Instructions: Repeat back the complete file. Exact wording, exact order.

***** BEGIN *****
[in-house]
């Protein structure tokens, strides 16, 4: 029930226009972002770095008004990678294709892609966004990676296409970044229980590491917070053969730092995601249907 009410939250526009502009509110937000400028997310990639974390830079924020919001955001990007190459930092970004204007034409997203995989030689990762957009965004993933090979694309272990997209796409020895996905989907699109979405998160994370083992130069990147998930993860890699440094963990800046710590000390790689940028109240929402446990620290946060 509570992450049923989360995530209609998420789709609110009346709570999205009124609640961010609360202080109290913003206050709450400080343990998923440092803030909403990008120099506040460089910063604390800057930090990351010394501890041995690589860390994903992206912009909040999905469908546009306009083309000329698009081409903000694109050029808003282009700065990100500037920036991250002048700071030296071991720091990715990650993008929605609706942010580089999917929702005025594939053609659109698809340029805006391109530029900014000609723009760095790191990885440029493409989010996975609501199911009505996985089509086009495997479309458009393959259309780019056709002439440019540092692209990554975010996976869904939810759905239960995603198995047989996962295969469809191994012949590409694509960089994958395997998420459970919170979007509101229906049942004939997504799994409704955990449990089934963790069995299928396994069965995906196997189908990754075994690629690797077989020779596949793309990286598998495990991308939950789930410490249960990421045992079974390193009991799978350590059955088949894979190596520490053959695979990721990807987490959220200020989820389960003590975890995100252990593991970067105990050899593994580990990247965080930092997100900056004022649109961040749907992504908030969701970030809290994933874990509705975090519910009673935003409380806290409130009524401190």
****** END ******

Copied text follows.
[in-house]
């Protein structure tokens, strides 16, 4: 029930226009972002770095008004990678294709892609966004990676296409970044229980590491917070053969730092995601249907 009410939250526009502009509110937000400028997310990639974390830079924020919001955001990007190459930092970004204007034409997203995989030689990762957009965004993933090979694309272990997209796409020895996905989907699109979405998160994370083992130069990147998930993860890699440094963990800046710590000390790689940028109240929402446990620290946060 509570992450049923989360995530209609998420789709609110009346709570999205009124609640961010609360202080109290913003206050709450400080343990998923440092803030909403990008120099506040460089910063604390800057930090990351010394501890041995690589860390994903992206912009909040999905469908546009306009083309000329698009081409903000694109050029808003282009700065990100500037920036991250002048700071030296071991720091990715990650993008929605609706942010580089999917929702005025594939053609659109698809340029805006391109530029900014000609723009760095790191990885440029493409989010996975609501199911009505996985089509086009495997479309458009393959259309780019056709002439440019540092692209990554975010996976869904939810759905239960995603198995047989996962295969469809191994012949590409694509960089994958395997998420459970919170979007509101229906049942004939997504799994409704955990449990089934963790069995299928396994069965995906196997189908990754075994690629690797077989020779596949793309990286598998495990991308939950789930410490249960990421045992079974390193009991799978350590059955088949894979190596520490053959695979990721990807987490959220200020989820389960003590975890995100252990593991970067105990050899593994580990990247965080930092997100900056004022649109961040749907992504908030969701970030809290994933874990509705975090519910009673935003409380806290409130009524401190």